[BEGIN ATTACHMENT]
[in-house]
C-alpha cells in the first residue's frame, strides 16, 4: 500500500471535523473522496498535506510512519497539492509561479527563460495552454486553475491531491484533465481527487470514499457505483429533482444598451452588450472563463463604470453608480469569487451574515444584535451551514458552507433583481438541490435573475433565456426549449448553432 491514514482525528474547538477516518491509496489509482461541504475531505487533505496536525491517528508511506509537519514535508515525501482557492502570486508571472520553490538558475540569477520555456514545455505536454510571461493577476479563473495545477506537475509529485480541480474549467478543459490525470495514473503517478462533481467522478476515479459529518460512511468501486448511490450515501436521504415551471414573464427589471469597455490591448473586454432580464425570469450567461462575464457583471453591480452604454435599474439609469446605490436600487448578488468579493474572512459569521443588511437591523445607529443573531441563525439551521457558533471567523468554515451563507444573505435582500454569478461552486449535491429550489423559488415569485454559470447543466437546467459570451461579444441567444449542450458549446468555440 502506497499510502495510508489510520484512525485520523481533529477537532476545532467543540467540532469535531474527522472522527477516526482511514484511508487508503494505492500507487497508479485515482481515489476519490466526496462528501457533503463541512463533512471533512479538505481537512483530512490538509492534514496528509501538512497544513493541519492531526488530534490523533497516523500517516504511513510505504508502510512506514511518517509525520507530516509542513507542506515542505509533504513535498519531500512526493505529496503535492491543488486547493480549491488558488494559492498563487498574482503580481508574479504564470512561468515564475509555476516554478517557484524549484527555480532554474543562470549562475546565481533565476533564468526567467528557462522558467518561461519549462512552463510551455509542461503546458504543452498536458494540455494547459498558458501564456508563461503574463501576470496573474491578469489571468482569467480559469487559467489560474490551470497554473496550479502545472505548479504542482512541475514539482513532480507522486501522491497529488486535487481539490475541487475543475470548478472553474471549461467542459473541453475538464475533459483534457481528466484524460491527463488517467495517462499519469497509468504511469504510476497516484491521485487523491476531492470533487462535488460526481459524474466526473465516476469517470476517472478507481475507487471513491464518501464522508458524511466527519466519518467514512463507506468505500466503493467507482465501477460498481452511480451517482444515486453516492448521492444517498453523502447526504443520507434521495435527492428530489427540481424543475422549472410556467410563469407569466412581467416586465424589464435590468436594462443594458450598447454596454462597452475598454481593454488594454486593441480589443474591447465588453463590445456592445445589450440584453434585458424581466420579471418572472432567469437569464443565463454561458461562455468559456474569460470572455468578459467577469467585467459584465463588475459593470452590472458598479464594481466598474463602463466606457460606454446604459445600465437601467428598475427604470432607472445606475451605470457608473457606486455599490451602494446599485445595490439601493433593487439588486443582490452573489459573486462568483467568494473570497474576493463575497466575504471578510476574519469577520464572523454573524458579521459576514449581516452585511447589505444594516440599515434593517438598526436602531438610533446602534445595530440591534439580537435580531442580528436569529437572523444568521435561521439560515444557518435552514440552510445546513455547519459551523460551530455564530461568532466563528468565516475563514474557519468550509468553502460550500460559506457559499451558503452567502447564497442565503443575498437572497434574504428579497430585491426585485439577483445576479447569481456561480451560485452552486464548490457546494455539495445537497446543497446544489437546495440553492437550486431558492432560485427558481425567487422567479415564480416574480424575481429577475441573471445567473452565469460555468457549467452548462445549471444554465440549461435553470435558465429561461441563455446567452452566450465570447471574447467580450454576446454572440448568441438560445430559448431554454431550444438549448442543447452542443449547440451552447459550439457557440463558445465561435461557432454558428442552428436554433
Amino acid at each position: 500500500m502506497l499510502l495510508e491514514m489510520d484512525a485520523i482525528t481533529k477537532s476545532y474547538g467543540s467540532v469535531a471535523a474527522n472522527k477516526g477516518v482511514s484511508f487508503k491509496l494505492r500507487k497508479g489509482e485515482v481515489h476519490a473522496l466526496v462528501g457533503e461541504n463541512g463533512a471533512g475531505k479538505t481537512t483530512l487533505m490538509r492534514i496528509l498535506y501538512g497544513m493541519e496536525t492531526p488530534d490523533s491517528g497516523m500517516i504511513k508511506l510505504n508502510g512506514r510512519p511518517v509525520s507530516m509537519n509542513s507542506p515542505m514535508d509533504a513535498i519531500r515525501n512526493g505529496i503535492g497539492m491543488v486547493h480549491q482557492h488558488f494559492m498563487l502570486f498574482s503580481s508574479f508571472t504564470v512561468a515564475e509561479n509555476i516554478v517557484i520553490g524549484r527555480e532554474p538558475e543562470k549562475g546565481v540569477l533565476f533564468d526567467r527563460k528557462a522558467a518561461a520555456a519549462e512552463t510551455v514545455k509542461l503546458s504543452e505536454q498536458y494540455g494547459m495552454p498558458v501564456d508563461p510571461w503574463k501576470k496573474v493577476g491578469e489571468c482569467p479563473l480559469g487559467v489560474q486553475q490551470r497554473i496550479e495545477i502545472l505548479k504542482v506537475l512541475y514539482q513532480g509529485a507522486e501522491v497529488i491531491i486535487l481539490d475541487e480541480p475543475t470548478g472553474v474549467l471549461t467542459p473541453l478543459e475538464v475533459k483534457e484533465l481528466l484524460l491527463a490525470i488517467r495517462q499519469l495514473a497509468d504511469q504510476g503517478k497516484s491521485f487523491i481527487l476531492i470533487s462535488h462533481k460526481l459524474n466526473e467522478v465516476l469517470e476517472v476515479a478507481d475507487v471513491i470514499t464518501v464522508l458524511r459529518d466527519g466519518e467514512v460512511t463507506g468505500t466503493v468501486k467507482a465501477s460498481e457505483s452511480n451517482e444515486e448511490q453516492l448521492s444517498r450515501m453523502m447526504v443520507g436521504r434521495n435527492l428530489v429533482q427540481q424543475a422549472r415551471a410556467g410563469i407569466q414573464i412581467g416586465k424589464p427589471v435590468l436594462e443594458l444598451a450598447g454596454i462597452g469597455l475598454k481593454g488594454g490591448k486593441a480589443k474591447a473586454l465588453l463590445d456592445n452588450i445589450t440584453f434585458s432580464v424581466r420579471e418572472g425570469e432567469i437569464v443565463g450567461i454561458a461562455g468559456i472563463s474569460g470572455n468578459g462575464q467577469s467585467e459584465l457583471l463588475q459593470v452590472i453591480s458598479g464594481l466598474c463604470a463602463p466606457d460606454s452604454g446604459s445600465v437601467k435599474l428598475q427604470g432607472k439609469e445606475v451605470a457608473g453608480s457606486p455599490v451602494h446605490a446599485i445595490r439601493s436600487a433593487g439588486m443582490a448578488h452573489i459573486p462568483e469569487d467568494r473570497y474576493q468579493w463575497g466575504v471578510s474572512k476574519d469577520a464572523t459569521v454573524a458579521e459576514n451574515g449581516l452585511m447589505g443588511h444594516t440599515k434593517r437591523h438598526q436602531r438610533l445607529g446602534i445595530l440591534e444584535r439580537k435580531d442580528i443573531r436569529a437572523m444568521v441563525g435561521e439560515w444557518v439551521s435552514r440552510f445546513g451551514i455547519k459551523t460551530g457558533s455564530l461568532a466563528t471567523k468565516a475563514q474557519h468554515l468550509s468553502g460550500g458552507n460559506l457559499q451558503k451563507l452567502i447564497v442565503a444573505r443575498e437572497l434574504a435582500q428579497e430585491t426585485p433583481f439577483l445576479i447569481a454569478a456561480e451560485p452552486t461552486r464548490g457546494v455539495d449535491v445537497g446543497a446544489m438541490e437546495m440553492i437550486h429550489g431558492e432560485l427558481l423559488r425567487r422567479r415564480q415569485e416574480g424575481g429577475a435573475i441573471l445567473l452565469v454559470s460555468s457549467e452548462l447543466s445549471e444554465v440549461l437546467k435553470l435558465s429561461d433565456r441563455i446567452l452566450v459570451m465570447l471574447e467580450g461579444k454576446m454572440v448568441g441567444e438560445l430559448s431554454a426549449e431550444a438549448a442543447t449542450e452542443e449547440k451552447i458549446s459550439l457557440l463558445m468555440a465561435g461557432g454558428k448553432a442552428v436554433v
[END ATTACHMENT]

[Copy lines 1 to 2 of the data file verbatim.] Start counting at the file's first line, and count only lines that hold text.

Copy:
[in-house]
C-alpha cells in the first residue's frame, strides 16, 4: 500500500471535523473522496498535506510512519497539492509561479527563460495552454486553475491531491484533465481527487470514499457505483429533482444598451452588450472563463463604470453608480469569487451574515444584535451551514458552507433583481438541490435573475433565456426549449448553432 491514514482525528474547538477516518491509496489509482461541504475531505487533505496536525491517528508511506509537519514535508515525501482557492502570486508571472520553490538558475540569477520555456514545455505536454510571461493577476479563473495545477506537475509529485480541480474549467478543459490525470495514473503517478462533481467522478476515479459529518460512511468501486448511490450515501436521504415551471414573464427589471469597455490591448473586454432580464425570469450567461462575464457583471453591480452604454435599474439609469446605490436600487448578488468579493474572512459569521443588511437591523445607529443573531441563525439551521457558533471567523468554515451563507444573505435582500454569478461552486449535491429550489423559488415569485454559470447543466437546467459570451461579444441567444449542450458549446468555440 502506497499510502495510508489510520484512525485520523481533529477537532476545532467543540467540532469535531474527522472522527477516526482511514484511508487508503494505492500507487497508479485515482481515489476519490466526496462528501457533503463541512463533512471533512479538505481537512483530512490538509492534514496528509501538512497544513493541519492531526488530534490523533497516523500517516504511513510505504508502510512506514511518517509525520507530516509542513507542506515542505509533504513535498519531500512526493505529496503535492491543488486547493480549491488558488494559492498563487498574482503580481508574479504564470512561468515564475509555476516554478517557484524549484527555480532554474543562470549562475546565481533565476533564468526567467528557462522558467518561461519549462512552463510551455509542461503546458504543452498536458494540455494547459498558458501564456508563461503574463501576470496573474491578469489571468482569467480559469487559467489560474490551470497554473496550479502545472505548479504542482512541475514539482513532480507522486501522491497529488486535487481539490475541487475543475470548478472553474471549461467542459473541453475538464475533459483534457481528466484524460491527463488517467495517462499519469497509468504511469504510476497516484491521485487523491476531492470533487462535488460526481459524474466526473465516476469517470476517472478507481475507487471513491464518501464522508458524511466527519466519518467514512463507506468505500466503493467507482465501477460498481452511480451517482444515486453516492448521492444517498453523502447526504443520507434521495435527492428530489427540481424543475422549472410556467410563469407569466412581467416586465424589464435590468436594462443594458450598447454596454462597452475598454481593454488594454486593441480589443474591447465588453463590445456592445445589450440584453434585458424581466420579471418572472432567469437569464443565463454561458461562455468559456474569460470572455468578459467577469467585467459584465463588475459593470452590472458598479464594481466598474463602463466606457460606454446604459445600465437601467428598475427604470432607472445606475451605470457608473457606486455599490451602494446599485445595490439601493433593487439588486443582490452573489459573486462568483467568494473570497474576493463575497466575504471578510476574519469577520464572523454573524458579521459576514449581516452585511447589505444594516440599515434593517438598526436602531438610533446602534445595530440591534439580537435580531442580528436569529437572523444568521435561521439560515444557518435552514440552510445546513455547519459551523460551530455564530461568532466563528468565516475563514474557519468550509468553502460550500460559506457559499451558503452567502447564497442565503443575498437572497434574504428579497430585491426585485439577483445576479447569481456561480451560485452552486464548490457546494455539495445537497446543497446544489437546495440553492437550486431558492432560485427558481425567487422567479415564480416574480424575481429577475441573471445567473452565469460555468457549467452548462445549471444554465440549461435553470435558465429561461441563455446567452452566450465570447471574447467580450454576446454572440448568441438560445430559448431554454431550444438549448442543447452542443449547440451552447459550439457557440463558445465561435461557432454558428442552428436554433